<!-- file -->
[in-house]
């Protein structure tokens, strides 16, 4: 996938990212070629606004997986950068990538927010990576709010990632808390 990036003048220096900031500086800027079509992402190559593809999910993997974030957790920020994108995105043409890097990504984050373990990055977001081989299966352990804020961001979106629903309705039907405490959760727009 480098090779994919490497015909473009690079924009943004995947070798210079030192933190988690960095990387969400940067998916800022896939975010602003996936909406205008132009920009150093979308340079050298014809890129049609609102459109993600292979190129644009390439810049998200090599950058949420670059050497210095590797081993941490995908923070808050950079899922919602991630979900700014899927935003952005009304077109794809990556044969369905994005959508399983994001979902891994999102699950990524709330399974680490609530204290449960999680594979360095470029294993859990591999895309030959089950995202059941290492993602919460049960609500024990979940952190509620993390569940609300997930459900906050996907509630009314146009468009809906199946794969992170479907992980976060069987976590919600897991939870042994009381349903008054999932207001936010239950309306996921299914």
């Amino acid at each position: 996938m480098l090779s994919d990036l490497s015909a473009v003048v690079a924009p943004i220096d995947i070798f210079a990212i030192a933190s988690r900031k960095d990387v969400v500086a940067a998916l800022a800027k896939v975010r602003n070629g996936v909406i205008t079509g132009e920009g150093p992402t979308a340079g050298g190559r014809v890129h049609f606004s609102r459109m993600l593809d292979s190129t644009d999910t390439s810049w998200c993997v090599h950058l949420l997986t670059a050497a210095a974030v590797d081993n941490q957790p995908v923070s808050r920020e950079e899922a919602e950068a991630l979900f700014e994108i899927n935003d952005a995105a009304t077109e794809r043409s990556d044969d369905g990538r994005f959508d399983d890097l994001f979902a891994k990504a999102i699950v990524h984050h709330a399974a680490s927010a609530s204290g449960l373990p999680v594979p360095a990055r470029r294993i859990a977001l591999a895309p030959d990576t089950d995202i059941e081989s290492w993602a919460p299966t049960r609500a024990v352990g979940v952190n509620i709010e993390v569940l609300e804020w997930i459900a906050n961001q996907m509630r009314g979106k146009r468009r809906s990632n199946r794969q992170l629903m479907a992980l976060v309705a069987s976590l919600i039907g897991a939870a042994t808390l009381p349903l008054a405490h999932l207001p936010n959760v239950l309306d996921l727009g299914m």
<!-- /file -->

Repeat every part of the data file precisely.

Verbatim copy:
[in-house]
């Protein structure tokens, strides 16, 4: 996938990212070629606004997986950068990538927010990576709010990632808390 990036003048220096900031500086800027079509992402190559593809999910993997974030957790920020994108995105043409890097990504984050373990990055977001081989299966352990804020961001979106629903309705039907405490959760727009 480098090779994919490497015909473009690079924009943004995947070798210079030192933190988690960095990387969400940067998916800022896939975010602003996936909406205008132009920009150093979308340079050298014809890129049609609102459109993600292979190129644009390439810049998200090599950058949420670059050497210095590797081993941490995908923070808050950079899922919602991630979900700014899927935003952005009304077109794809990556044969369905994005959508399983994001979902891994999102699950990524709330399974680490609530204290449960999680594979360095470029294993859990591999895309030959089950995202059941290492993602919460049960609500024990979940952190509620993390569940609300997930459900906050996907509630009314146009468009809906199946794969992170479907992980976060069987976590919600897991939870042994009381349903008054999932207001936010239950309306996921299914």
């Amino acid at each position: 996938m480098l090779s994919d990036l490497s015909a473009v003048v690079a924009p943004i220096d995947i070798f210079a990212i030192a933190s988690r900031k960095d990387v969400v500086a940067a998916l800022a800027k896939v975010r602003n070629g996936v909406i205008t079509g132009e920009g150093p992402t979308a340079g050298g190559r014809v890129h049609f606004s609102r459109m993600l593809d292979s190129t644009d999910t390439s810049w998200c993997v090599h950058l949420l997986t670059a050497a210095a974030v590797d081993n941490q957790p995908v923070s808050r920020e950079e899922a919602e950068a991630l979900f700014e994108i899927n935003d952005a995105a009304t077109e794809r043409s990556d044969d369905g990538r994005f959508d399983d890097l994001f979902a891994k990504a999102i699950v990524h984050h709330a399974a680490s927010a609530s204290g449960l373990p999680v594979p360095a990055r470029r294993i859990a977001l591999a895309p030959d990576t089950d995202i059941e081989s290492w993602a919460p299966t049960r609500a024990v352990g979940v952190n509620i709010e993390v569940l609300e804020w997930i459900a906050n961001q996907m509630r009314g979106k146009r468009r809906s990632n199946r794969q992170l629903m479907a992980l976060v309705a069987s976590l919600i039907g897991a939870a042994t808390l009381p349903l008054a405490h999932l207001p936010n959760v239950l309306d996921l727009g299914m």